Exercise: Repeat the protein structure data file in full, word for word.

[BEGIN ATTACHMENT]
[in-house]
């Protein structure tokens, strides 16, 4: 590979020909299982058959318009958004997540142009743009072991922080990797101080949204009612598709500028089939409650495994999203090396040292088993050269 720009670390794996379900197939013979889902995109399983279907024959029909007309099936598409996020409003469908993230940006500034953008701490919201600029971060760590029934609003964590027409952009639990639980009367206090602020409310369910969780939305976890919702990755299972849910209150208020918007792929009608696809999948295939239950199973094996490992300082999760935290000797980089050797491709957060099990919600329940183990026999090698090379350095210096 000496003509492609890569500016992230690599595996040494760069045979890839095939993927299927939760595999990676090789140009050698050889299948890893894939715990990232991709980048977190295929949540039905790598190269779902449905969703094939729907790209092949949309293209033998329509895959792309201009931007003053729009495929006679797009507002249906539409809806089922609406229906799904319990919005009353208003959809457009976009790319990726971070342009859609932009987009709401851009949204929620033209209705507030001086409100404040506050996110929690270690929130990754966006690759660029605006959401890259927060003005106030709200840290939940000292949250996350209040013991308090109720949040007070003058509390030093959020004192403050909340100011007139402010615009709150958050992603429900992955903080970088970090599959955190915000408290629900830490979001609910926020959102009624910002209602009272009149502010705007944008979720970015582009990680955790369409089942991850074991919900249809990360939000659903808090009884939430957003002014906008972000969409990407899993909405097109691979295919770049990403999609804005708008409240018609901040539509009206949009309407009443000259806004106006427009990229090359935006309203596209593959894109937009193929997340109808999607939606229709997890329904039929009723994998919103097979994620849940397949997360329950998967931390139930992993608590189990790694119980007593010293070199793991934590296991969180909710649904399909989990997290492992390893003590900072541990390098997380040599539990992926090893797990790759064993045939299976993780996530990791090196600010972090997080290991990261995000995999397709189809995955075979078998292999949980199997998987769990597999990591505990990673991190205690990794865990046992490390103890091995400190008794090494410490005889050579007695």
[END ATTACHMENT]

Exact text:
[in-house]
């Protein structure tokens, strides 16, 4: 590979020909299982058959318009958004997540142009743009072991922080990797101080949204009612598709500028089939409650495994999203090396040292088993050269 720009670390794996379900197939013979889902995109399983279907024959029909007309099936598409996020409003469908993230940006500034953008701490919201600029971060760590029934609003964590027409952009639990639980009367206090602020409310369910969780939305976890919702990755299972849910209150208020918007792929009608696809999948295939239950199973094996490992300082999760935290000797980089050797491709957060099990919600329940183990026999090698090379350095210096 000496003509492609890569500016992230690599595996040494760069045979890839095939993927299927939760595999990676090789140009050698050889299948890893894939715990990232991709980048977190295929949540039905790598190269779902449905969703094939729907790209092949949309293209033998329509895959792309201009931007003053729009495929006679797009507002249906539409809806089922609406229906799904319990919005009353208003959809457009976009790319990726971070342009859609932009987009709401851009949204929620033209209705507030001086409100404040506050996110929690270690929130990754966006690759660029605006959401890259927060003005106030709200840290939940000292949250996350209040013991308090109720949040007070003058509390030093959020004192403050909340100011007139402010615009709150958050992603429900992955903080970088970090599959955190915000408290629900830490979001609910926020959102009624910002209602009272009149502010705007944008979720970015582009990680955790369409089942991850074991919900249809990360939000659903808090009884939430957003002014906008972000969409990407899993909405097109691979295919770049990403999609804005708008409240018609901040539509009206949009309407009443000259806004106006427009990229090359935006309203596209593959894109937009193929997340109808999607939606229709997890329904039929009723994998919103097979994620849940397949997360329950998967931390139930992993608590189990790694119980007593010293070199793991934590296991969180909710649904399909989990997290492992390893003590900072541990390098997380040599539990992926090893797990790759064993045939299976993780996530990791090196600010972090997080290991990261995000995999397709189809995955075979078998292999949980199997998987769990597999990591505990990673991190205690990794865990046992490390103890091995400190008794090494410490005889050579007695």